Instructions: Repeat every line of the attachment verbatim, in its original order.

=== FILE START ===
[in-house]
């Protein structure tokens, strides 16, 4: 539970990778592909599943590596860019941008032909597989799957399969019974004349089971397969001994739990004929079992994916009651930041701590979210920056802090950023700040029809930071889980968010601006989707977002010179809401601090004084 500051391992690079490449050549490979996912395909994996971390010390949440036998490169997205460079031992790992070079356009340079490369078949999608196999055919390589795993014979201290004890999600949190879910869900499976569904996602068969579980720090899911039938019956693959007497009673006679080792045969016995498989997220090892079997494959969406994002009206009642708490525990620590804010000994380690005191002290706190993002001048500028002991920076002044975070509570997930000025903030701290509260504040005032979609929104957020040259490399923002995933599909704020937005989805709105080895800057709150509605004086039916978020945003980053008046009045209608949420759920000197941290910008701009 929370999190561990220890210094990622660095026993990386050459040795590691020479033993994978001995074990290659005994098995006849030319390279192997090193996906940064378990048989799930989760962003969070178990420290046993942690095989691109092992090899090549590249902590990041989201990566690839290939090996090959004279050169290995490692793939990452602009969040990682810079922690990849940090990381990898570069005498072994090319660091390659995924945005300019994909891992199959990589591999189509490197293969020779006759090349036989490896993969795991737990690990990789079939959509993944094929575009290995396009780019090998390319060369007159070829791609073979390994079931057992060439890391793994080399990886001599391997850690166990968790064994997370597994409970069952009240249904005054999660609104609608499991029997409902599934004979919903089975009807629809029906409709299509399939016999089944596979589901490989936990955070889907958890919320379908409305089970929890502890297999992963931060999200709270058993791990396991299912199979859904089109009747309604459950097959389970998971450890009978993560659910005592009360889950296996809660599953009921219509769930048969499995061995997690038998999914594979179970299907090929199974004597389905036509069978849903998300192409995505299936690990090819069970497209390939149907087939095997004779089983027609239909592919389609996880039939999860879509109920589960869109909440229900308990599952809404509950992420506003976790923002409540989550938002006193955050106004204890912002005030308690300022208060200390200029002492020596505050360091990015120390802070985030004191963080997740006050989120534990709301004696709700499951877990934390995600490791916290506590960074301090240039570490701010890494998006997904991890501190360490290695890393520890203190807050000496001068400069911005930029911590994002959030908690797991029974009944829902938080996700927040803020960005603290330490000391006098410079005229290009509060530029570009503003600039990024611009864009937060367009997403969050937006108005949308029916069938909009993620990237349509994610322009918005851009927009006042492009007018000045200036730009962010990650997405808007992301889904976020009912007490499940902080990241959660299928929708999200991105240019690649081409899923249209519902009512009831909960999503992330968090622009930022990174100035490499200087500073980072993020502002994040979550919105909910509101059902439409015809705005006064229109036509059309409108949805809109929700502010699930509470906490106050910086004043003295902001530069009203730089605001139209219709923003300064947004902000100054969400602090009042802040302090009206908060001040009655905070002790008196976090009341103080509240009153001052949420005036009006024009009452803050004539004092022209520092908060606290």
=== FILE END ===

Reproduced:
[in-house]
């Protein structure tokens, strides 16, 4: 539970990778592909599943590596860019941008032909597989799957399969019974004349089971397969001994739990004929079992994916009651930041701590979210920056802090950023700040029809930071889980968010601006989707977002010179809401601090004084 500051391992690079490449050549490979996912395909994996971390010390949440036998490169997205460079031992790992070079356009340079490369078949999608196999055919390589795993014979201290004890999600949190879910869900499976569904996602068969579980720090899911039938019956693959007497009673006679080792045969016995498989997220090892079997494959969406994002009206009642708490525990620590804010000994380690005191002290706190993002001048500028002991920076002044975070509570997930000025903030701290509260504040005032979609929104957020040259490399923002995933599909704020937005989805709105080895800057709150509605004086039916978020945003980053008046009045209608949420759920000197941290910008701009 929370999190561990220890210094990622660095026993990386050459040795590691020479033993994978001995074990290659005994098995006849030319390279192997090193996906940064378990048989799930989760962003969070178990420290046993942690095989691109092992090899090549590249902590990041989201990566690839290939090996090959004279050169290995490692793939990452602009969040990682810079922690990849940090990381990898570069005498072994090319660091390659995924945005300019994909891992199959990589591999189509490197293969020779006759090349036989490896993969795991737990690990990789079939959509993944094929575009290995396009780019090998390319060369007159070829791609073979390994079931057992060439890391793994080399990886001599391997850690166990968790064994997370597994409970069952009240249904005054999660609104609608499991029997409902599934004979919903089975009807629809029906409709299509399939016999089944596979589901490989936990955070889907958890919320379908409305089970929890502890297999992963931060999200709270058993791990396991299912199979859904089109009747309604459950097959389970998971450890009978993560659910005592009360889950296996809660599953009921219509769930048969499995061995997690038998999914594979179970299907090929199974004597389905036509069978849903998300192409995505299936690990090819069970497209390939149907087939095997004779089983027609239909592919389609996880039939999860879509109920589960869109909440229900308990599952809404509950992420506003976790923002409540989550938002006193955050106004204890912002005030308690300022208060200390200029002492020596505050360091990015120390802070985030004191963080997740006050989120534990709301004696709700499951877990934390995600490791916290506590960074301090240039570490701010890494998006997904991890501190360490290695890393520890203190807050000496001068400069911005930029911590994002959030908690797991029974009944829902938080996700927040803020960005603290330490000391006098410079005229290009509060530029570009503003600039990024611009864009937060367009997403969050937006108005949308029916069938909009993620990237349509994610322009918005851009927009006042492009007018000045200036730009962010990650997405808007992301889904976020009912007490499940902080990241959660299928929708999200991105240019690649081409899923249209519902009512009831909960999503992330968090622009930022990174100035490499200087500073980072993020502002994040979550919105909910509101059902439409015809705005006064229109036509059309409108949805809109929700502010699930509470906490106050910086004043003295902001530069009203730089605001139209219709923003300064947004902000100054969400602090009042802040302090009206908060001040009655905070002790008196976090009341103080509240009153001052949420005036009006024009009452803050004539004092022209520092908060606290």